Page 984 - Week 04 - Tuesday, 24 March 2015

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But despite his role in the 1975 dismissal, which certainly changed the face of Australian politics, Malcolm Fraser’s lifelong commitment to human rights and social equality became his defining legacy, both during and after politics. In government, he played a key role in the passing of Aboriginal land rights in 1976, making his government the first to attempt to legally recognise the Aboriginal system of land ownership.

He was an advocate of immigration as a means of boosting the population, and believed that a multicultural Australia could be an enormous strength to our country. He established immigration policies and forged strong links with migrant and ethnic communities. He was welcoming to Vietnamese refugees and Muslim Lebanese as they fled their war-torn countries. He formed the SBS in 1978 and made changes to the Broadcasting Act to ensure that minority and multicultural communities were receiving correct information. And he led the commonwealth push to end apartheid in South Africa and argued for an independent Zimbabwe. He would not even let the South African Rugby team land in Australia to refuel on the way to New Zealand, so total was his commitment to standing up against institutional discrimination.

Another significant achievement of Mr Fraser’s was making three very important changes during the 1977 referendum that included giving the Australian Capital Territory the right to vote in constitutional elections. This has not received much national media interest over the past few days, but it is something that ensured ACT residents were not second-class citizens when it came to constitutional reform.

Another important action for the people of the ACT was his establishment of the Australian Federal Police, which was a combination of the Commonwealth Police, the Australian Capital Territory Police and the Federal Narcotics Bureau. The AFP has served the citizens of the ACT with distinction since that time.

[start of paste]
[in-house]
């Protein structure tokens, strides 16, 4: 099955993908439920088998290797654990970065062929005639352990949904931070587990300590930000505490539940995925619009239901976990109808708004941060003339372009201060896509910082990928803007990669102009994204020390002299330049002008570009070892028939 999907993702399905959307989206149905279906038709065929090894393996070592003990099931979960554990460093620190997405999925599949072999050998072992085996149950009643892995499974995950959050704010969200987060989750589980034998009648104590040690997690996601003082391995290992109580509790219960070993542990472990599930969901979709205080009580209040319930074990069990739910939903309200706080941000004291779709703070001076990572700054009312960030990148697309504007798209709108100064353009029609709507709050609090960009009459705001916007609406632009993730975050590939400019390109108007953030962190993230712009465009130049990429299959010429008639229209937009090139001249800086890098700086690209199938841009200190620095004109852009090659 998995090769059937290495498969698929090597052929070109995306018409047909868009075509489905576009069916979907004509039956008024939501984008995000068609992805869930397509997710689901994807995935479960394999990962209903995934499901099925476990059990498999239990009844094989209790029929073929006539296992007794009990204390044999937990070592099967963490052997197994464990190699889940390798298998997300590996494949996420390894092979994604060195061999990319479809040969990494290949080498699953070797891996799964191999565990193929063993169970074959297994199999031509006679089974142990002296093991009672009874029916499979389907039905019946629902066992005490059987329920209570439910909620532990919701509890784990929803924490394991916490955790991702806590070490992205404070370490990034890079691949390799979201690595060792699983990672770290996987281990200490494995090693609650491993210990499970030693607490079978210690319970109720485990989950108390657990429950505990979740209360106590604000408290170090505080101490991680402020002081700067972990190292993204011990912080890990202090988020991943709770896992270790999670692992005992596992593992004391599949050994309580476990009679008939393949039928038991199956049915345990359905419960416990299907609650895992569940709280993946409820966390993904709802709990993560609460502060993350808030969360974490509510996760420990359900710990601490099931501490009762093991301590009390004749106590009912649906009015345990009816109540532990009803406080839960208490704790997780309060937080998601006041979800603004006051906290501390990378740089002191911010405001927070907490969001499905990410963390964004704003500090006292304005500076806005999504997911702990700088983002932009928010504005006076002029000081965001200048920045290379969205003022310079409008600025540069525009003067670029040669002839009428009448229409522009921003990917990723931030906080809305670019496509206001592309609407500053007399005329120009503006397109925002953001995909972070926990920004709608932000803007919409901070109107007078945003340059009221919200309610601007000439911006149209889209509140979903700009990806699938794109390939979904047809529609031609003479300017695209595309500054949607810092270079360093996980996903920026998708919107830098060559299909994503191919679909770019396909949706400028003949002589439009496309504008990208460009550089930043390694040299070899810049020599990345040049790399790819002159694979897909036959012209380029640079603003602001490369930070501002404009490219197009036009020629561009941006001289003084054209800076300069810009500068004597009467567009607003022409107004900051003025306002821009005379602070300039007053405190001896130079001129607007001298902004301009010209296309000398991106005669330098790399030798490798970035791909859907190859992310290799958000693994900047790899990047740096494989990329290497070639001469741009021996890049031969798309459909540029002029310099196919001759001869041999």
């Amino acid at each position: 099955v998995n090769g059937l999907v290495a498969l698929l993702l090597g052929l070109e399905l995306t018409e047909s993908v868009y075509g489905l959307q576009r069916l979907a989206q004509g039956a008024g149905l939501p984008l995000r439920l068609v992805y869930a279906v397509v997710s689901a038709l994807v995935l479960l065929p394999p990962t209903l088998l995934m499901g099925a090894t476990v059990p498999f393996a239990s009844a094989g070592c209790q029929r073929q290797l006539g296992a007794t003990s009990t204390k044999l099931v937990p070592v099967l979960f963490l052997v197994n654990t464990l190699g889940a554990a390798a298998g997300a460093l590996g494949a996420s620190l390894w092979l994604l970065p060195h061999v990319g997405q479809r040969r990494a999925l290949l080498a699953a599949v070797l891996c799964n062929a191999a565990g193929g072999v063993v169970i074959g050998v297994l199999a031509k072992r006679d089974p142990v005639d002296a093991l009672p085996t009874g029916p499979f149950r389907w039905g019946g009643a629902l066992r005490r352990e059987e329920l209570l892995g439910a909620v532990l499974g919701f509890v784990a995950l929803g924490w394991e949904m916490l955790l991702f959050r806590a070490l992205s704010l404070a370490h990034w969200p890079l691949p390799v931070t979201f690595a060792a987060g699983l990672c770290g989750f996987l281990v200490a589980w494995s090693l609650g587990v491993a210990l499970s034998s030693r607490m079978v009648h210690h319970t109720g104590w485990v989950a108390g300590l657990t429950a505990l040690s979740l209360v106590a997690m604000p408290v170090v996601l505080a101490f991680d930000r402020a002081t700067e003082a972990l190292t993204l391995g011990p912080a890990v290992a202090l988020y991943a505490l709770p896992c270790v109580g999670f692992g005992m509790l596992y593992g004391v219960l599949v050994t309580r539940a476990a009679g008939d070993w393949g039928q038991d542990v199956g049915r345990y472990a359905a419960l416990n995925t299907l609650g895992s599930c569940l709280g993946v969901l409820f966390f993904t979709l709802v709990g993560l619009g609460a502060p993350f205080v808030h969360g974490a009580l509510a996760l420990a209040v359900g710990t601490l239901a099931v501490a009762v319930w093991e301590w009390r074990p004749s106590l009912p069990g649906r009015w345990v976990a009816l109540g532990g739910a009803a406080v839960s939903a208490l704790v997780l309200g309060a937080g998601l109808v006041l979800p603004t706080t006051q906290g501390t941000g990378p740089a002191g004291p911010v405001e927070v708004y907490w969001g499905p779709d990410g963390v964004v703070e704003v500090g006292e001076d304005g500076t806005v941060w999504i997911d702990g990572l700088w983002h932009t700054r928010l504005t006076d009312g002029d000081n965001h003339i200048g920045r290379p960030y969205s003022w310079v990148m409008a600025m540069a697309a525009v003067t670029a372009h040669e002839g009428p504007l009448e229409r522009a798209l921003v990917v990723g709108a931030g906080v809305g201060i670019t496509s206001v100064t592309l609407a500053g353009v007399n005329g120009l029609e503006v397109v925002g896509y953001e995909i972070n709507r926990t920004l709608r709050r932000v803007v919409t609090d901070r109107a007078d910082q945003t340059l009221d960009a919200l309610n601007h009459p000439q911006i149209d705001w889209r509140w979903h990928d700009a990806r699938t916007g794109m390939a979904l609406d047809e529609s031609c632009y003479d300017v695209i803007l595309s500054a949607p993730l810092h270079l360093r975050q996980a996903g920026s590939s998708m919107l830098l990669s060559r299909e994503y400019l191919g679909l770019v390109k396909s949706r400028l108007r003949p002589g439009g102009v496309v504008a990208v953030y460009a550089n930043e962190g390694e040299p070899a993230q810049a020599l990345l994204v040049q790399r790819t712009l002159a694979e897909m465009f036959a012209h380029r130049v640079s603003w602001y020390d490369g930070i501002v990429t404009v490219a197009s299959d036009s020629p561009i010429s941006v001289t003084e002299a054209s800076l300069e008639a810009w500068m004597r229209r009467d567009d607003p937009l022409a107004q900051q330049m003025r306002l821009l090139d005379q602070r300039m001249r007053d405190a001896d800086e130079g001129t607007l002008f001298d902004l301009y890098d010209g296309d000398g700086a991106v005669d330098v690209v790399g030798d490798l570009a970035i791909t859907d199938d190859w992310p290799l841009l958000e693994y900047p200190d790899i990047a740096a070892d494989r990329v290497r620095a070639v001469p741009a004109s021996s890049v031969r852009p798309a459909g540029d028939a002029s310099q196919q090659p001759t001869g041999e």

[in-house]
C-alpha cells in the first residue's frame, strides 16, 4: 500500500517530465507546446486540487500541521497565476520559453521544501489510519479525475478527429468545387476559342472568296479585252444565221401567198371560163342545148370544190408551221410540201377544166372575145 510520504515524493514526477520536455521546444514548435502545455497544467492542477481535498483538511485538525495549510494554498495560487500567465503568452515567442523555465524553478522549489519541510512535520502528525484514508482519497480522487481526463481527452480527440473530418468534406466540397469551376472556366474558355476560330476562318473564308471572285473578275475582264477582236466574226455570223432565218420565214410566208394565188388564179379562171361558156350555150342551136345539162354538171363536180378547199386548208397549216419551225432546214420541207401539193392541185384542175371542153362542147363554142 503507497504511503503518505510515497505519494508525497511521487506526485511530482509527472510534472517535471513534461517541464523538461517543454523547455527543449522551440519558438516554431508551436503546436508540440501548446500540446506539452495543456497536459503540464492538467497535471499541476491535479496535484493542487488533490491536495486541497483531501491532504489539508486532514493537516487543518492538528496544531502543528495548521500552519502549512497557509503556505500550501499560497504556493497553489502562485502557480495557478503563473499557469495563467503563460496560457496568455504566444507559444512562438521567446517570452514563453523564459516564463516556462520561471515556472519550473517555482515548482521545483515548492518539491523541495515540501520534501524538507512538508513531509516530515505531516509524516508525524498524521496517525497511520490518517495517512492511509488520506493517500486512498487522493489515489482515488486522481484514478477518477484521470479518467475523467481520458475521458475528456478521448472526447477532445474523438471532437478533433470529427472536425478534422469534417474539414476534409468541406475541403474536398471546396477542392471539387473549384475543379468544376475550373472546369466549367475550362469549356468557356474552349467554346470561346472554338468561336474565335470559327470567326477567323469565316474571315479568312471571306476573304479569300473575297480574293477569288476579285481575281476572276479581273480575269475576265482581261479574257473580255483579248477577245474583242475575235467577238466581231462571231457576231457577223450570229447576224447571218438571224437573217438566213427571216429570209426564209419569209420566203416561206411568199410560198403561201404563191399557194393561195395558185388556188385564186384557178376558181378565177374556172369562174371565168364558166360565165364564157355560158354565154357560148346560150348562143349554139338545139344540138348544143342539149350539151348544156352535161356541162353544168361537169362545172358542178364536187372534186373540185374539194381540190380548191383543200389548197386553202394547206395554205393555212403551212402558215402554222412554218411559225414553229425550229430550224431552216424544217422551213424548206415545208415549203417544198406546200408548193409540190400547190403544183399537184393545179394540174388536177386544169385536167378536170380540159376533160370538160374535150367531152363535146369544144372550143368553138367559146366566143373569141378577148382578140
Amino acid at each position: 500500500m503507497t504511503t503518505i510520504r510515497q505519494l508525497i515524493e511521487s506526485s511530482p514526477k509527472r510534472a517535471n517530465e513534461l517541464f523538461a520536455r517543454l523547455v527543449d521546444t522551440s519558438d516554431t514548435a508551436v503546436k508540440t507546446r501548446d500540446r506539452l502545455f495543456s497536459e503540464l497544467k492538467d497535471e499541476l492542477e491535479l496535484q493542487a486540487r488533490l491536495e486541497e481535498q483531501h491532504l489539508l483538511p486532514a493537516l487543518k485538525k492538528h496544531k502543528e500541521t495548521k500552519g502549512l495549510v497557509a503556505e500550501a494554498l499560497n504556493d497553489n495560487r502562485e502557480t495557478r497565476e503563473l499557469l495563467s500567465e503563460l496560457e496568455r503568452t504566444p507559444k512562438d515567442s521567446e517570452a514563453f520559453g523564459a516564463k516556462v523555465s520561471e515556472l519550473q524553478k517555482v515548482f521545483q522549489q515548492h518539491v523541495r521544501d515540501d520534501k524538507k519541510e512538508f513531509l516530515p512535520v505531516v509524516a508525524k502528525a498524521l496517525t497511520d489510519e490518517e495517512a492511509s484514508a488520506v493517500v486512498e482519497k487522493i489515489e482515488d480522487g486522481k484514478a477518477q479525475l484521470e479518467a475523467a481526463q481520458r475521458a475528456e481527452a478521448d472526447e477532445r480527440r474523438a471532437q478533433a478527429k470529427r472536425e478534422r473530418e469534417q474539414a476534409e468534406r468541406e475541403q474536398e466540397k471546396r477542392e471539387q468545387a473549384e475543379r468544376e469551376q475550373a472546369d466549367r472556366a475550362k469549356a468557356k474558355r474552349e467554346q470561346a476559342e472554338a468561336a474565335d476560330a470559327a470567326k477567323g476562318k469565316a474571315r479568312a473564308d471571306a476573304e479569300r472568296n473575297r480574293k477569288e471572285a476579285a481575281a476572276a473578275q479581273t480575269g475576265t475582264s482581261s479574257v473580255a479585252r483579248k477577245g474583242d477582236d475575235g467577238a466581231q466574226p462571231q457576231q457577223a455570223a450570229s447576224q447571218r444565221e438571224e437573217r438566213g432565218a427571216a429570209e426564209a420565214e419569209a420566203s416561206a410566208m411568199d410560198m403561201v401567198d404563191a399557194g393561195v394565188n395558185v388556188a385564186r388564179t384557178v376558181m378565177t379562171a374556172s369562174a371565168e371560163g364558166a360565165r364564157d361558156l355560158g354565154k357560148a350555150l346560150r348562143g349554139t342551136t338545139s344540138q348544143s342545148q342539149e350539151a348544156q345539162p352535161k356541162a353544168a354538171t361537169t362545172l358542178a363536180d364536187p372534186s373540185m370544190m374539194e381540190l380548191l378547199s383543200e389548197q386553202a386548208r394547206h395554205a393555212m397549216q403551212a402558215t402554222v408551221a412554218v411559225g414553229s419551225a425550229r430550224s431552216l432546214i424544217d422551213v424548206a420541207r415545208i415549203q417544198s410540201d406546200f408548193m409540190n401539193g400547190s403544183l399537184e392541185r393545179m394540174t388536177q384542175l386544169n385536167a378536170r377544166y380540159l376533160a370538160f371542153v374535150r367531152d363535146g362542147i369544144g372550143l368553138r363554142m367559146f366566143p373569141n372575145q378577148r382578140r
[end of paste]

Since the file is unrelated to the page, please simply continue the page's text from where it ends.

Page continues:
It was Malcolm Fraser’s compassion and conviction in his life beyond federal parliament that saw him become a role model for all sides of the political divide. In 1985 he was chosen as a member of an international group of eminent persons seeking to end apartheid in South Africa by encouraging dialogue between all parties. In 1987 Mr Fraser formed CARE Australia as part of the international CARE network of humanitarian aid organisations. The CARE Australia national office was based on Northbourne Avenue, in Braddon, and he was once again a regular visitor to our city. I am told that during this period he would stay at the Rex Hotel, walking down Northbourne Avenue to the office for meetings. He was CARE Australia’s chairman from 1987 until 2001, with oversight of the organisation’s response to some of the world’s worst humanitarian emergencies, including the Iraq war, the Somalia famine, the Bosnian war and the Rwandan genocide. He also served as president of CARE International from 1990 to 1995 and as its vice-president for the next four years.

He continued to be outspoken, in particular about Indigenous issues, refugees, anti-terrorism law and asylum seekers. I know many Canberrans who protested against his accession to the prime ministership in 1975 came proudly to support his principled stands.

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